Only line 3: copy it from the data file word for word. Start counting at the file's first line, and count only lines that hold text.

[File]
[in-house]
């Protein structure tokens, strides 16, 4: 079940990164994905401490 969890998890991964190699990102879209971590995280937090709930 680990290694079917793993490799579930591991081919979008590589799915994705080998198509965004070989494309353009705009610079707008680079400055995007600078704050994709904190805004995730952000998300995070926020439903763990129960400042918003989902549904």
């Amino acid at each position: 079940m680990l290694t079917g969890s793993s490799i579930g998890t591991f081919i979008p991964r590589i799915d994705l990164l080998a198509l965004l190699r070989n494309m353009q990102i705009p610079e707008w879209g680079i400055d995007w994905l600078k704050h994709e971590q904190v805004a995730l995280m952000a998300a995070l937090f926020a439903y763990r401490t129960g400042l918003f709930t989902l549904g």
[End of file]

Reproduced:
């Amino acid at each position: 079940m680990l290694t079917g969890s793993s490799i579930g998890t591991f081919i979008p991964r590589i799915d994705l990164l080998a198509l965004l190699r070989n494309m353009q990102i705009p610079e707008w879209g680079i400055d995007w994905l600078k704050h994709e971590q904190v805004a995730l995280m952000a998300a995070l937090f926020a439903y763990r401490t129960g400042l918003f709930t989902l549904g």